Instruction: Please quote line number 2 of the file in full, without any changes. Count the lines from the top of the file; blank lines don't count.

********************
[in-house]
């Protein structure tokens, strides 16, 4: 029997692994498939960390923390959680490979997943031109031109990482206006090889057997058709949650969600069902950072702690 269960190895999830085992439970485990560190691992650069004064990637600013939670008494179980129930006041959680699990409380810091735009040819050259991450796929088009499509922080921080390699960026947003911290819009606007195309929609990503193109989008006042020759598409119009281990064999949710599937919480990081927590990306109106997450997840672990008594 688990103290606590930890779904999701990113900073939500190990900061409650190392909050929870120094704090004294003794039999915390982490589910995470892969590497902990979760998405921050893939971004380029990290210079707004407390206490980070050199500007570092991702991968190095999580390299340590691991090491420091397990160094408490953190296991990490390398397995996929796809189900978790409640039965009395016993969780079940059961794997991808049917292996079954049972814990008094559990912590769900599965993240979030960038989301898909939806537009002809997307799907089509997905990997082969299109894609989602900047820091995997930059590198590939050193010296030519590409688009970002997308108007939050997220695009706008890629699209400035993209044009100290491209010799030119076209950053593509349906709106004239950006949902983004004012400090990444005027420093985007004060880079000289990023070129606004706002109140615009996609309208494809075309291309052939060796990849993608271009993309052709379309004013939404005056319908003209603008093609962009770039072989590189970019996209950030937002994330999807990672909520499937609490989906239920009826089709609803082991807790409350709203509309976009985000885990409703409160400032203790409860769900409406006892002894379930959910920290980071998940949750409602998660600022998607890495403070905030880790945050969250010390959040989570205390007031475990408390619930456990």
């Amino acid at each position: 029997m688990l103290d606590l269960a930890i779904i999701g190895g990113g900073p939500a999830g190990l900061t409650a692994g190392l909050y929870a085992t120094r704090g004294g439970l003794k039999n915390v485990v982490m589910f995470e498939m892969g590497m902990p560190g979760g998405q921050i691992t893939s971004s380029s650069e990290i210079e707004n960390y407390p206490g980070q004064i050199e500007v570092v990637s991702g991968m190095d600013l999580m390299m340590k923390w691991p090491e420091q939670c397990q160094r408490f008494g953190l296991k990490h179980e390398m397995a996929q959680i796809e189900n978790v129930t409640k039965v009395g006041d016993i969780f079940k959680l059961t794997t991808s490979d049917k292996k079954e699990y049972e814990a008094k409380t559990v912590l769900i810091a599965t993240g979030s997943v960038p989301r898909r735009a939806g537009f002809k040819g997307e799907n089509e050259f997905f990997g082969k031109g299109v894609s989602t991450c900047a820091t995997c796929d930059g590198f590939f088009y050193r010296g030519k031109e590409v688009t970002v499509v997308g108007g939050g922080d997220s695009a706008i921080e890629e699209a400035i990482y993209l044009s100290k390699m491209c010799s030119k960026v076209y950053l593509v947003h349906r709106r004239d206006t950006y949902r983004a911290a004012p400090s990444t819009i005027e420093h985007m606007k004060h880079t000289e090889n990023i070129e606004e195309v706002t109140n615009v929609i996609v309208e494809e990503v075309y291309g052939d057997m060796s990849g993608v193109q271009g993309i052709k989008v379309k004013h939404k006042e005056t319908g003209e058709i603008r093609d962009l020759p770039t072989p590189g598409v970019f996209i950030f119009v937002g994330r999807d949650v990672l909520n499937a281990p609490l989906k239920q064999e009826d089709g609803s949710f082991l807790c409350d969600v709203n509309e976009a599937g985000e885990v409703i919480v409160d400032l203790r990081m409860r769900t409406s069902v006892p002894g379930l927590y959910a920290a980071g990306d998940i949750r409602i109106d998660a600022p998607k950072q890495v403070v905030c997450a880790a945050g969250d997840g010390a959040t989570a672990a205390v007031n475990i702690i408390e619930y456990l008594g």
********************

């Protein structure tokens, strides 16, 4: 029997692994498939960390923390959680490979997943031109031109990482206006090889057997058709949650969600069902950072702690 269960190895999830085992439970485990560190691992650069004064990637600013939670008494179980129930006041959680699990409380810091735009040819050259991450796929088009499509922080921080390699960026947003911290819009606007195309929609990503193109989008006042020759598409119009281990064999949710599937919480990081927590990306109106997450997840672990008594 688990103290606590930890779904999701990113900073939500190990900061409650190392909050929870120094704090004294003794039999915390982490589910995470892969590497902990979760998405921050893939971004380029990290210079707004407390206490980070050199500007570092991702991968190095999580390299340590691991090491420091397990160094408490953190296991990490390398397995996929796809189900978790409640039965009395016993969780079940059961794997991808049917292996079954049972814990008094559990912590769900599965993240979030960038989301898909939806537009002809997307799907089509997905990997082969299109894609989602900047820091995997930059590198590939050193010296030519590409688009970002997308108007939050997220695009706008890629699209400035993209044009100290491209010799030119076209950053593509349906709106004239950006949902983004004012400090990444005027420093985007004060880079000289990023070129606004706002109140615009996609309208494809075309291309052939060796990849993608271009993309052709379309004013939404005056319908003209603008093609962009770039072989590189970019996209950030937002994330999807990672909520499937609490989906239920009826089709609803082991807790409350709203509309976009985000885990409703409160400032203790409860769900409406006892002894379930959910920290980071998940949750409602998660600022998607890495403070905030880790945050969250010390959040989570205390007031475990408390619930456990």